Infusions, what benefits do they give us?
Tea has many benefits and including it in your diet will greatly improve your quality of life. Keep reading and discover them all.
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According to the Royal Academy of the Spanish Language, an infusion is defined as a drink which is obtained from various fruits or aromatic herbs placed in hot water.
An infusion may or may not contain tea, but it tends to include other different plants which also do not contain any type of stimulant, such as chamomile, lime flowers, mint, fennel, horsetail, etc.
Alternatively, in the case of tea, we refer to the liquid prepared with water or milk and from herbs picked from the Camelia sinensis plant. Whether it is green, red, black or white, it comes from the same plant, but is processed in a different way. Also, in the case of tea, it does have a stimulant component, as it contains theine.
In short, all teas are infusions, because they are infused in a liquid, whether that is water or milk. But not all infusions are tea, nor do they all contain tea.
Properties of tea for the body
Although infusions made with tea are some of the best known ones, there is a great variety of infusions that can be prepared with different ingredients. Infusions have been used since ancient times as natural medicinal products.
Types of infusions
- Infusions without tea:
- Chamomile: this is the most widely-used infusion for digestive upsets.
- Lime flower: is attributed with relaxing properties.
- Pennyroyal: as with chamomile, it relieves digestive problems.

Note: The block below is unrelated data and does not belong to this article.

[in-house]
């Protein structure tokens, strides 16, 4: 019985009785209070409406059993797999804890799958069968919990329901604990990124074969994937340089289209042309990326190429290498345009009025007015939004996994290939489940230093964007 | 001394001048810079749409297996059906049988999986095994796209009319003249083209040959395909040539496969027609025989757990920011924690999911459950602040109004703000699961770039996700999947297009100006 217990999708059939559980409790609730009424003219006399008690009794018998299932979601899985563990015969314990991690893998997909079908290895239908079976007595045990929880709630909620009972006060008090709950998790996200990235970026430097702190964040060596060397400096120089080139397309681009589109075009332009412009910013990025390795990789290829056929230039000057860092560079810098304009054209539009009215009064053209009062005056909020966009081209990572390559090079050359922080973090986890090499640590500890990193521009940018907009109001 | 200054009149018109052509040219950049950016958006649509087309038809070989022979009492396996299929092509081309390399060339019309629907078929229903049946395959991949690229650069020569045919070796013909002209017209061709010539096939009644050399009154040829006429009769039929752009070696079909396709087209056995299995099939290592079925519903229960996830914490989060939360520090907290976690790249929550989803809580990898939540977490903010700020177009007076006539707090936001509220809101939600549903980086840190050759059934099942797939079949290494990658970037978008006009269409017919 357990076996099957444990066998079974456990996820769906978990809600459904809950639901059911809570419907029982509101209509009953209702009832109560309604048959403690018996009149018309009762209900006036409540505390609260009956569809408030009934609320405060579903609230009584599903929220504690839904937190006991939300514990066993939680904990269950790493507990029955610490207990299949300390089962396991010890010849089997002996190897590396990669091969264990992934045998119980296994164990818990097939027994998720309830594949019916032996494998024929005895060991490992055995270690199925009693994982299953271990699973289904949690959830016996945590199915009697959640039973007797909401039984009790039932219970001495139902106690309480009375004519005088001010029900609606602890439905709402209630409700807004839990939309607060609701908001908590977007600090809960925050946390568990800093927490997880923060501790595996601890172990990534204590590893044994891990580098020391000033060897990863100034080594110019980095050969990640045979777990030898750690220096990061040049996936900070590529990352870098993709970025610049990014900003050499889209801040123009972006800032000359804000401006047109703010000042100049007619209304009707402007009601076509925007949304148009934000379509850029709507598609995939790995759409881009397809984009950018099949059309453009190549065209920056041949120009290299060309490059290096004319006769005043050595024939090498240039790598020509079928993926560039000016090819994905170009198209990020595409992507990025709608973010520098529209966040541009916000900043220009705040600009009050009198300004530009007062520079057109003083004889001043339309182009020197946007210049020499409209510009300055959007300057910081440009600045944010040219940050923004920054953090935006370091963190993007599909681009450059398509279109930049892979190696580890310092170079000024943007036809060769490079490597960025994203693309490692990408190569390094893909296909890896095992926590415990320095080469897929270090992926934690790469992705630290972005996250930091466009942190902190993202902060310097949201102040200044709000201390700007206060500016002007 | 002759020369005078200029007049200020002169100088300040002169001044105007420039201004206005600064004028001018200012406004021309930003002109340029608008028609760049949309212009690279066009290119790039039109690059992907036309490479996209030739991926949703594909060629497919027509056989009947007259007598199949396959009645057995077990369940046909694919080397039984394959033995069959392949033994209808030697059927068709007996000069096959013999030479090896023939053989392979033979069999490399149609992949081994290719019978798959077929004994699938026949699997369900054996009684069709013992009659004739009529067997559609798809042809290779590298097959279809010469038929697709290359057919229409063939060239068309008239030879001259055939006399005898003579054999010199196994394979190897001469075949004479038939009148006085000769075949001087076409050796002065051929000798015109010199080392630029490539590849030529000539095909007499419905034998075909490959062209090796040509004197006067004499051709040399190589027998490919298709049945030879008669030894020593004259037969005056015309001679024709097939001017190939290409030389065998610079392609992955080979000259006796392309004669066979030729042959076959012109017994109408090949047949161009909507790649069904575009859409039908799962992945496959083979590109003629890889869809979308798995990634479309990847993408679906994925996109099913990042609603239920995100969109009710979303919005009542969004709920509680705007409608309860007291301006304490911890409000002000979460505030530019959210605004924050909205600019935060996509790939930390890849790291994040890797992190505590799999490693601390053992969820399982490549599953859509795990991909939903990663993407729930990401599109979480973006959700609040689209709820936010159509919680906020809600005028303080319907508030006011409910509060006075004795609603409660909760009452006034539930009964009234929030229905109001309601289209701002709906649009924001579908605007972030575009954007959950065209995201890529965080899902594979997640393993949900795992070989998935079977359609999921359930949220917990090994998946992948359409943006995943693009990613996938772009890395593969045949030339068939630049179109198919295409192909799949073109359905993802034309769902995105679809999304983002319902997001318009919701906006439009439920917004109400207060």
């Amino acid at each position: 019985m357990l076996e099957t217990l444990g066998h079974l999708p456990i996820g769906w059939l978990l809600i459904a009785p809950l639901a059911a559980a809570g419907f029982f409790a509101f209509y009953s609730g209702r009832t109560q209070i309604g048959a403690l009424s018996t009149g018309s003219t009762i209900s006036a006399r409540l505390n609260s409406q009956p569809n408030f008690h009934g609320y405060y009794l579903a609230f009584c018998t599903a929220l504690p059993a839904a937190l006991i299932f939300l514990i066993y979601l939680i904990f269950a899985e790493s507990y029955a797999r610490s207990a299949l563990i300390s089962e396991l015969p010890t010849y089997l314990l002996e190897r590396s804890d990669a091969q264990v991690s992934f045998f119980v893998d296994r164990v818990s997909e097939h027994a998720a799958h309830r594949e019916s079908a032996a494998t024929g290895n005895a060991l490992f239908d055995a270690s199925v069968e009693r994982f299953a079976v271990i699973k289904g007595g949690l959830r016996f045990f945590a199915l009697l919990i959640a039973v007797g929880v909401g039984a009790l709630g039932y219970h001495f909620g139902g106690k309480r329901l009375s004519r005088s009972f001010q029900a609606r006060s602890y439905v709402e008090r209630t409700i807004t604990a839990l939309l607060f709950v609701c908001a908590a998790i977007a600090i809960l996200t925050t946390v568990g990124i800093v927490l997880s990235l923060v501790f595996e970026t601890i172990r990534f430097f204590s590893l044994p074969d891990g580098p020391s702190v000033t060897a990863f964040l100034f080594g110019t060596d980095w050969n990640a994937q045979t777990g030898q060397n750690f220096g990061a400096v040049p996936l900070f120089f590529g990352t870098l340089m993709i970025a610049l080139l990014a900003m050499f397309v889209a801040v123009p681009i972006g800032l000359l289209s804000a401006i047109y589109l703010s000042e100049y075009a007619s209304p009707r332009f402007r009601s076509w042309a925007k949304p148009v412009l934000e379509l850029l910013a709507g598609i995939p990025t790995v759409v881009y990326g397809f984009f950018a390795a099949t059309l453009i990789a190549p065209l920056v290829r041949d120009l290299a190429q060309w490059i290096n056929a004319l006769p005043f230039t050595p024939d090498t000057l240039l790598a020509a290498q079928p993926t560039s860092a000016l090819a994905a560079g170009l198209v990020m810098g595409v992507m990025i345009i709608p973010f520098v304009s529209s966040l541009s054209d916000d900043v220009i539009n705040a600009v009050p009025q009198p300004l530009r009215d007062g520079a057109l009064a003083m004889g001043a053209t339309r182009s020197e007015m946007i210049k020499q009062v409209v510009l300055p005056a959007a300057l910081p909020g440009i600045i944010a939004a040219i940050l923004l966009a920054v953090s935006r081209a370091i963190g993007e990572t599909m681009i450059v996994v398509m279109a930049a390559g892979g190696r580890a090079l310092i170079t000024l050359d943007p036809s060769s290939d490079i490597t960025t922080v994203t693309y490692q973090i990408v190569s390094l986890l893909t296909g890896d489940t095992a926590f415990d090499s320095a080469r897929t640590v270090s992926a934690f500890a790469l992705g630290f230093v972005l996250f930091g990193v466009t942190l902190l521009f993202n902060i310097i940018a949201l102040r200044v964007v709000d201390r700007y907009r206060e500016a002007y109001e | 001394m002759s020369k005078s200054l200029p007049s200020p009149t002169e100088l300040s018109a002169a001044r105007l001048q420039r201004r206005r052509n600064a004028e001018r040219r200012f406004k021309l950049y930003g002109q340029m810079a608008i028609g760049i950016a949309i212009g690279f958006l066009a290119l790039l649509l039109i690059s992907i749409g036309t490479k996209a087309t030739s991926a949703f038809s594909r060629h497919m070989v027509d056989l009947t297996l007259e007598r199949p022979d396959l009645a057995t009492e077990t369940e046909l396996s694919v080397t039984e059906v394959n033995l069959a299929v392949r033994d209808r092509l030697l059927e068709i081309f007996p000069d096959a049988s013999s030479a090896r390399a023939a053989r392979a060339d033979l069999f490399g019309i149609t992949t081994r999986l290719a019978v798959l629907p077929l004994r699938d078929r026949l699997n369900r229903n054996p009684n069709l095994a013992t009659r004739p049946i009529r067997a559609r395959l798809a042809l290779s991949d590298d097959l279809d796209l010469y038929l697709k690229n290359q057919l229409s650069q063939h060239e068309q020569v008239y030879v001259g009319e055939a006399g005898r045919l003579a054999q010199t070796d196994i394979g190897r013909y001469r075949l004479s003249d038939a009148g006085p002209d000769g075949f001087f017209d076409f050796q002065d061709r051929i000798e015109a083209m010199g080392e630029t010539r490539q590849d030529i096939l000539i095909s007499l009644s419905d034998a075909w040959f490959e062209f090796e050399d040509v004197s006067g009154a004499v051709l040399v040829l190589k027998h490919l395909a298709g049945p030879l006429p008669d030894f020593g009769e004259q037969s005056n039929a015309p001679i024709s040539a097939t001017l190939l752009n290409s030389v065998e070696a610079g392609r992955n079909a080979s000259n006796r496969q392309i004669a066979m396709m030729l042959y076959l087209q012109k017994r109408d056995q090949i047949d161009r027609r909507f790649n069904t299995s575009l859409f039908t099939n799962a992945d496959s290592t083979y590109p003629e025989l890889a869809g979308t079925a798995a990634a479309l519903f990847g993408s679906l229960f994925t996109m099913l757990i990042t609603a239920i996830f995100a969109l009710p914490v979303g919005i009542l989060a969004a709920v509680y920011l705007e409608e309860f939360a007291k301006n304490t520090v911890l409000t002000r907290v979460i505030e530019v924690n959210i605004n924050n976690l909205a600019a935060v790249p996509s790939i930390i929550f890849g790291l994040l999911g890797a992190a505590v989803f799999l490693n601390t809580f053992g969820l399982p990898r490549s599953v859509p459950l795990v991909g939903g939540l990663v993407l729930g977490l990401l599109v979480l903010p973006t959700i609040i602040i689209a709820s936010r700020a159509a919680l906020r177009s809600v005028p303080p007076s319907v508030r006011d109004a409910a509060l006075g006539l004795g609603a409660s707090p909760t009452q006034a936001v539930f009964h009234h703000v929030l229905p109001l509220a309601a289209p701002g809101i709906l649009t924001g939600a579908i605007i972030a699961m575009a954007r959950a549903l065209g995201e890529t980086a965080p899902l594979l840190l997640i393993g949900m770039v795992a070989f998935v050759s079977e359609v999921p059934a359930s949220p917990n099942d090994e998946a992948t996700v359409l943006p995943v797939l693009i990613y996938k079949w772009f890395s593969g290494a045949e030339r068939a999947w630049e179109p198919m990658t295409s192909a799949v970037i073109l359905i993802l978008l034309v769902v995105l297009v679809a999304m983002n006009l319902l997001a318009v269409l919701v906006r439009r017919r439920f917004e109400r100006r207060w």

- Rooibos: like chamomile or pennyroyal, it also relieves digestive problems and its relaxing properties help to promote sleep.
- Fennel: has many properties, with the most notable among them being relief of digestive problems such as indigestion or flatulence.
- Thyme: this herb is known to improve colds.
- Ginger: is characterised by its anti-inflammatory properties, and is a good ally against nausea and against colds due to its expectorant and anti-inflammatory effects.
- Horsetail: the properties attributed to this plant are its diuretic and anti-inflammatory effects.
- Infusions with tea:
The first difference that you will find is the preparation method, unlike the other infusions, tea should not be left to infuse for longer than 5 minutes, as it could make the drink bitter. The taste is also different.
- Green tea: rich in polyphenols that act as anti-inflammatories.
- Matcha tea: this Japanese tea is derived from green tea and is known for its anti-stress properties, despite its caffeine content.
- Red tea: is known for its virtues as a diuretic and slimming aid.
- Black tea: very aromatic with a strong and intense flavour, black tea promotes weight loss and improves the circulation.
- White tea: a great source of antioxidants, it contains up to 3 times more polyphenols than all the other varieties. Among its many benefits, it helps to slow down skin ageing.